The name “Telstar” is one of the most well-known names for manmade satellites, and other things. In fact, during the time that the original Telstar satellites were in service, polls discovered that Telstar was a more recognizeable name in Britain in 1962 than Sputnik was in 1957.
So, how did Telstar get its catchy name? In November of 1961, NASA endorsed the name selection as the name for this project. Telstar is a contraction of “Telecommunications” and “star”. The name was coined at AT&T’s Bell Laboratories. Telstar I, was the very first “active-repeater” communications satellite. It was also the first privately financed satellite, that’s why a private firm provided its name.
Prior to Telstar, communication satellite experimentation was carried out by bouncing electronic signals off of large, inflated satellites, like the “Echo” series. The Echo satellites were “passive-repeater” communications satellites.
Until Telstar satellites were blasted into orbit, live television broadcasting across the oceans was impossible. Any film or taped television coverage was air-freighted. Thus, moving picture coverage of news, sports, or international events was greatly delayed, judging by today’s standards.
The early Telstar satellites were only able to broadcast events for about 18-minutes at a time because they were not in geosynchronous orbit. Telstars were in “lower” orbits, so they whipped around the Earth at much the same speed similar to that of today’s International Space Station.
The telecommunications industry had to wait until more powerful rockets were developed that could launch satellites into the much higher orbital paths that allowed satellites to “park” in one place over the Earth. Geosynchronous means that the orbital speed of the satellite coincides with the surface motion of our planet. Today, geosychronous communications satellites are so common, we take them for granted. Even though the early Telstar satellites were incapable of geosychronous travel, they were a momentous development in communications and broadcasting technology.
Bell Laboratories constructed six nearly identical Telstars, but only two were actually launched and placed into service. The company contracted with NASA for $6,000,000 ($50,000,000 in 2015 dollars) to launch their satellites. The original contract was part of an international agreement among AT&T, France’s PTT, the UK, and NASA. The American ground station was in the state of Maine; the BBC ground station was at Goohilly Downs in southwest England; and the French station was in northwest France at Pleumour-Bodeu.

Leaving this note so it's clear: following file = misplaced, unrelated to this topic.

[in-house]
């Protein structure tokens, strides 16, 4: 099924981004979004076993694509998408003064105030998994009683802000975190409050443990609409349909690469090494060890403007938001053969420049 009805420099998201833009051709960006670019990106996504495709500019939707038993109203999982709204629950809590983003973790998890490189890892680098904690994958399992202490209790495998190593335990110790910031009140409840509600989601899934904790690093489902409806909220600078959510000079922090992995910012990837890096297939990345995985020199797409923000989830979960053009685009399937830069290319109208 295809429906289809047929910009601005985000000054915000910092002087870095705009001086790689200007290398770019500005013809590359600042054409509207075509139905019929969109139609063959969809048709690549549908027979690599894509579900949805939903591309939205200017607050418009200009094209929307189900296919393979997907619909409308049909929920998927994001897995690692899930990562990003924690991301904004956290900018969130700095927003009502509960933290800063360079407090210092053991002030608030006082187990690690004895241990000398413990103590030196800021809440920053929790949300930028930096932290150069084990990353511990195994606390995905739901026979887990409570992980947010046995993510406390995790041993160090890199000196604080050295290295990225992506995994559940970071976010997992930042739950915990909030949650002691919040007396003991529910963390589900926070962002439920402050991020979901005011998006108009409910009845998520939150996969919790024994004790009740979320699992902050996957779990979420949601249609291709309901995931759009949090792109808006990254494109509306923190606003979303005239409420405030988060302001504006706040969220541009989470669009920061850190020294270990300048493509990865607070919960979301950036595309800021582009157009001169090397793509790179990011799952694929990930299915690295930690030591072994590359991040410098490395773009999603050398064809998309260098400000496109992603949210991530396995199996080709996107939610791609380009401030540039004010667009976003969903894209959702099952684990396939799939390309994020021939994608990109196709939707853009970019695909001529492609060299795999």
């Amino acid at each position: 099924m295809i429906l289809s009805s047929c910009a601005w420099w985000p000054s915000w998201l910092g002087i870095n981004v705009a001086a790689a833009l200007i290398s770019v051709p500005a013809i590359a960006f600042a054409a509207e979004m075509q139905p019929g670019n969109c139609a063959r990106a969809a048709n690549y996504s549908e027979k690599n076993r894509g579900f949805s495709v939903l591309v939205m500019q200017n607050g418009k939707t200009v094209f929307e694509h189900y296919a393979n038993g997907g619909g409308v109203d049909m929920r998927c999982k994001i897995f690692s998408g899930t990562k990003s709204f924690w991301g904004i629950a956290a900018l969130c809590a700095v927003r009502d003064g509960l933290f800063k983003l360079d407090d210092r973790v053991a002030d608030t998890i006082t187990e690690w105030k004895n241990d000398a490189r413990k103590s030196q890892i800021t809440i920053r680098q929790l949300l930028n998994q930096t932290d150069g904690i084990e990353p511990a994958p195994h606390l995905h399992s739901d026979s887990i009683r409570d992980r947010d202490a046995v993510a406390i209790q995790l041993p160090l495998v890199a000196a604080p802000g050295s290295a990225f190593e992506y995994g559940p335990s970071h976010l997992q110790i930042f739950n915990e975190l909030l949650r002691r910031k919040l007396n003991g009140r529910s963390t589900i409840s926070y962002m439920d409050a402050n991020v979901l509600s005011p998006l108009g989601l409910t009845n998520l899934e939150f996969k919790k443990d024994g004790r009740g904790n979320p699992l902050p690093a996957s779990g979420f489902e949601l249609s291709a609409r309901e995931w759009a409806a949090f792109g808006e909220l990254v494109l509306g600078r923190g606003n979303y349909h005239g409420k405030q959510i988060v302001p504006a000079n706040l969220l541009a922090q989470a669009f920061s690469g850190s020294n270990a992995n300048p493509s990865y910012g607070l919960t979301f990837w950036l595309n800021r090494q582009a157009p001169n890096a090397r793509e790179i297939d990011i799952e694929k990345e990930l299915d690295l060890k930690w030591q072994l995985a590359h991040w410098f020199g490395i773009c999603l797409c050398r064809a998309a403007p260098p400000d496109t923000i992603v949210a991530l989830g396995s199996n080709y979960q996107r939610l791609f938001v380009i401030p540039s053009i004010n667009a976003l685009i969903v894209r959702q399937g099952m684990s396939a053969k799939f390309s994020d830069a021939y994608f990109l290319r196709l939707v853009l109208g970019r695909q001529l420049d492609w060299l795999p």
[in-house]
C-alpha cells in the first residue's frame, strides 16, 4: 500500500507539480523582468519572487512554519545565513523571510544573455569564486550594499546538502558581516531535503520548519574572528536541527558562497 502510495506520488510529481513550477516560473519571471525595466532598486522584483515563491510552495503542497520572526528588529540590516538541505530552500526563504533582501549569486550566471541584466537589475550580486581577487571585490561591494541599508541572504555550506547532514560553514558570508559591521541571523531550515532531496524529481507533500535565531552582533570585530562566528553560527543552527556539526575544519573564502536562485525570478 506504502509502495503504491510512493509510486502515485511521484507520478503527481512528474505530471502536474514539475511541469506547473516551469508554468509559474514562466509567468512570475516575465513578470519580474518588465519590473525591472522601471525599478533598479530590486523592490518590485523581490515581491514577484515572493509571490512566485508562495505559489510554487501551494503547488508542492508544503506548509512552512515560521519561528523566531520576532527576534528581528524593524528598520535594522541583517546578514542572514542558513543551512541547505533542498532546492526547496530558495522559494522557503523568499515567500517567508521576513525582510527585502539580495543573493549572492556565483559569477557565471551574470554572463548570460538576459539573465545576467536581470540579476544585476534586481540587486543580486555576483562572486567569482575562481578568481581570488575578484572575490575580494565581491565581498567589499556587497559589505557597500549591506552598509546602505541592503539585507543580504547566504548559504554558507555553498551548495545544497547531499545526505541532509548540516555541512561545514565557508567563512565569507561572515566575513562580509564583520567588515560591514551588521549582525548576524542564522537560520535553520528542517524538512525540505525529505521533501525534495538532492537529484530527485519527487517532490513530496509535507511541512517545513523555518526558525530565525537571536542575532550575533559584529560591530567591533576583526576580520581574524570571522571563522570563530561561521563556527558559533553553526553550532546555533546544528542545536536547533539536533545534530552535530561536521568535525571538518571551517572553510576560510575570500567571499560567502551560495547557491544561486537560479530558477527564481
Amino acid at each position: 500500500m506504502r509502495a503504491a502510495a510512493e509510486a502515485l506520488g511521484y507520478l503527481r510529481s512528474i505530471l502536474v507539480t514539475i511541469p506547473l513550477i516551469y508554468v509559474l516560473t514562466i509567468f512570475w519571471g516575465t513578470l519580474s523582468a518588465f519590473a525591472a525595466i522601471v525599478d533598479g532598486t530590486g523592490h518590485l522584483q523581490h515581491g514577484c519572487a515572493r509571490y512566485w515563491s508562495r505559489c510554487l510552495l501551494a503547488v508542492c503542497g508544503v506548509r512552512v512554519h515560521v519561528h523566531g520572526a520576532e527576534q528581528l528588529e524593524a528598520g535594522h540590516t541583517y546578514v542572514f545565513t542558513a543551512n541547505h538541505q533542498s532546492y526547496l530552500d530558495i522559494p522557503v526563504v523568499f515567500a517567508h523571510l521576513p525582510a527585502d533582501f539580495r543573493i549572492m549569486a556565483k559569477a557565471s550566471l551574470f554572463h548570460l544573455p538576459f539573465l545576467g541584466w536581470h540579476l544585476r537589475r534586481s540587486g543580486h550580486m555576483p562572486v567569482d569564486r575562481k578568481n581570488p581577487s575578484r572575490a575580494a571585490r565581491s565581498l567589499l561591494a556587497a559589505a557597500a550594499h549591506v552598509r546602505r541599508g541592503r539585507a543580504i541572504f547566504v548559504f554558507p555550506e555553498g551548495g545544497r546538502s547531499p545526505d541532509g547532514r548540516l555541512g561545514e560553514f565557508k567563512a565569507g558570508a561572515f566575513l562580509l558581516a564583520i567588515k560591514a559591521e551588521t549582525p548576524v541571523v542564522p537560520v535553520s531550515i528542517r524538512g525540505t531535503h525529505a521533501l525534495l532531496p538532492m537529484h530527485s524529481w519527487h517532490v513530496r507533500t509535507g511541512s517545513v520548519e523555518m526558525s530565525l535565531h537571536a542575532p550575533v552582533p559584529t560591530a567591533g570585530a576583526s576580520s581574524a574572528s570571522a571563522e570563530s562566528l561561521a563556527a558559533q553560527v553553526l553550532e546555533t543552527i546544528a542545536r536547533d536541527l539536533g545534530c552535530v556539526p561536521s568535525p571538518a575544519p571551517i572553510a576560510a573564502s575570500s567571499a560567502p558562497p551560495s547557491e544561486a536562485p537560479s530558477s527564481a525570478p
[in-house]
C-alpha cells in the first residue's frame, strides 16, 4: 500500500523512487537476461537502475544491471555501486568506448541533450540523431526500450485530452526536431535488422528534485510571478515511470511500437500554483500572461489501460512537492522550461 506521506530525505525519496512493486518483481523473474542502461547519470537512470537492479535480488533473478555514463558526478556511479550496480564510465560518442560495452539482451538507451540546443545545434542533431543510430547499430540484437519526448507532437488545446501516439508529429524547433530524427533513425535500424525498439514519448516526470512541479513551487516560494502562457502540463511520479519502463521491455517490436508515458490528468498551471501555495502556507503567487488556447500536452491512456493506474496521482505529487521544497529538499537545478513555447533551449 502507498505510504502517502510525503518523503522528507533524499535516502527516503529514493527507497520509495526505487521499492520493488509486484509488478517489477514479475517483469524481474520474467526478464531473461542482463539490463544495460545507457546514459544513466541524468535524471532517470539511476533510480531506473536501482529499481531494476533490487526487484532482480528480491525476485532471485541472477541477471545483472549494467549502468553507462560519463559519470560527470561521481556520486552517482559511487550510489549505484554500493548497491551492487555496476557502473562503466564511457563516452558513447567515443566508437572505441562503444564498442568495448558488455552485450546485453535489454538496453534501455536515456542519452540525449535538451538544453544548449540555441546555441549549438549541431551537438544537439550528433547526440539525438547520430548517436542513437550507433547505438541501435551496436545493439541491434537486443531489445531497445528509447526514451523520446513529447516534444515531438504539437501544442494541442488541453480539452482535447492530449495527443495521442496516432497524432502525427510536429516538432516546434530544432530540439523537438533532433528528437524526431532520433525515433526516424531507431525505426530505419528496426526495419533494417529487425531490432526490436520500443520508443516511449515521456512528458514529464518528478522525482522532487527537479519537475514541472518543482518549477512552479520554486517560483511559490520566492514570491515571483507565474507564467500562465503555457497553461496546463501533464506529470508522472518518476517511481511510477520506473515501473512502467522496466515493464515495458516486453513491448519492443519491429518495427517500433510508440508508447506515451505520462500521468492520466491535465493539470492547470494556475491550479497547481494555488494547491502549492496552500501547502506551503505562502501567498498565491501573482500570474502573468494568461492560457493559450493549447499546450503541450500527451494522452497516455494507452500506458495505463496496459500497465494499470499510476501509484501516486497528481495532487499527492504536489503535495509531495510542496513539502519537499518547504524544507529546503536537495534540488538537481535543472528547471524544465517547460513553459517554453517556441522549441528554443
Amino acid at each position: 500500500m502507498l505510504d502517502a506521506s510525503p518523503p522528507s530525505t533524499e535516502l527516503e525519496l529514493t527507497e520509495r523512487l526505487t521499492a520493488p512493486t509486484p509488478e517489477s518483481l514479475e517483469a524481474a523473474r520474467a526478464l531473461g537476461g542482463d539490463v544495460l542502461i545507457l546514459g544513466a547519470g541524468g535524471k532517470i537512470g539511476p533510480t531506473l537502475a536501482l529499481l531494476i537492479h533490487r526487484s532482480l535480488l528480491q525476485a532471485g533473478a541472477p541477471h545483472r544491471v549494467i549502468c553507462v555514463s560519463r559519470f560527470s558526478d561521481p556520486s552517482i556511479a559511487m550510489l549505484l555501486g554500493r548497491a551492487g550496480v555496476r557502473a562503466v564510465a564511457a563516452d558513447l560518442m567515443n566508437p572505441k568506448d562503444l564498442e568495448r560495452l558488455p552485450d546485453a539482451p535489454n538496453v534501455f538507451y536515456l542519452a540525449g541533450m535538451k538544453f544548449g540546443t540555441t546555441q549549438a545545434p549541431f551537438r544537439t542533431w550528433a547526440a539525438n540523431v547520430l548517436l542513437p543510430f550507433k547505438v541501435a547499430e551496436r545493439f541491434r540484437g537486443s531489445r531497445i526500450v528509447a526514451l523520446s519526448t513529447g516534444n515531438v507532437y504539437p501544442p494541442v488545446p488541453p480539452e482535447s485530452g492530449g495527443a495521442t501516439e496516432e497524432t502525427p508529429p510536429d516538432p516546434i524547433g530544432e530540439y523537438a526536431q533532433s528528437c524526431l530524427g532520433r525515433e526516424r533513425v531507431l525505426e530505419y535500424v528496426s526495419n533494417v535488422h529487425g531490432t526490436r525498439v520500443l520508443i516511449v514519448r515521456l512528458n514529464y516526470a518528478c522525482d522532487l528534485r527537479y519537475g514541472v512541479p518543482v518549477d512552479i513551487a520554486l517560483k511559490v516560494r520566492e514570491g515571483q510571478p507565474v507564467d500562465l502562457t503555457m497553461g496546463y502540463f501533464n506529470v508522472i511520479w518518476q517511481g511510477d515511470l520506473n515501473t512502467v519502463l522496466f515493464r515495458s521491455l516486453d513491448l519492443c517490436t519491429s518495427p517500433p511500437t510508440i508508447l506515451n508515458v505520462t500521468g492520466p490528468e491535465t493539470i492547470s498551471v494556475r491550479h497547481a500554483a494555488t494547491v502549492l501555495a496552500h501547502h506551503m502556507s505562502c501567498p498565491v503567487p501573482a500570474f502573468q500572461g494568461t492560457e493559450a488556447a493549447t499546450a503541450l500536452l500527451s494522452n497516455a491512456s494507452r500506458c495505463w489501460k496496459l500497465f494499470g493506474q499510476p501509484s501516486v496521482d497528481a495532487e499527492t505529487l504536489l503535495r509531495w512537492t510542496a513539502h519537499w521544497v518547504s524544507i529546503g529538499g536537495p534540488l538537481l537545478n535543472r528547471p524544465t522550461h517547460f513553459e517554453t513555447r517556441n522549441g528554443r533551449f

Telstar I was launched on July 10, 1962. Its first television images were non-public. A flag at the Maine Earth Station was transmitted to France on July eleventh. In the afternoon of July 23, 1962, at 3:00 PM US Eastern Daylight Time, the first publicly accessable live transatlantic TV broadcast was aired. It was broadcast simultaneously by BBC, Eurovision, ABC, CBS, NBC, and CBC. The program featured Walter Cronkite of CBS, Chet Huntley of NBC, and Richard Dimbleby of the BBC.
The first transatlantic images were of the Statue of Liberty and the Eiffel Tower. President John F. Kennedy had originally been scheduled to make the first official statements but he was not ready at the time the satellite had been activated for the broadcast. To fill the time until the President was ready, a very short segment of the Phillies vs. Cubs game in Chicago was shown, then President Kennedy spoke from Washington DC, then a scene from Cape Canaveral, Florida, next was a short segment of the Seattle World’s Fair, then signals from Quebec and finally, Ontario.
While I wrote this post, I thought about some of the consumer products that have used the “Telstar” name in some form. The very first record I bought as a boy was The Tornados’ instrumental single “Telstar”. When AT&T split up, consumers were given the option of purchasing their old Bell System phones. I had been using a “Telstar” telephone. It was so stylish that I purchased it from Northwestern Bell. That Telstar is still my bedside phone.
I searched for other instances that Telstar has been used as a trade name or part of a company name. It turns out that there is a Telstar lightbulb company. I found a Telstar Hotel located in Exeter, England. There’s a football club in Velsen, Holland named “SC Telstar”. Many mechanically minded people consult an online technician service called “Telstar”. Maybe you want to buy some heavy duty parts from Telstar Hydraulics in Sudbury, Ontario. plus Telstar Satellite, a building contractor in Cozad, Nebraska.
A biotech firm in Singapore is “Telstar Products”. Telstar Industries in New York State sells “Telstar Wasp and Hornet Killer”. Some beautiful, out of this world wristwatches carry the brand name “Telstar”. If you live in Australia, you may have driven or seen a “Ford Telstar” automobile. If you live in Bethel, Maine, you might have been a Telstar High School Rebel. I could go on and on.
The Telstar name is still used on telecommunications satellites. A “300” series of Telstars went into orbit in the 1980s. There’s a Telstar 18 in geosynchronous orbit that was launched in 2004. There is also a “Telstar Satellite Corporation of America”.
So, if you ask me if I remember Telstar, I’ll probably ask, “Which Telstar are you talking about?”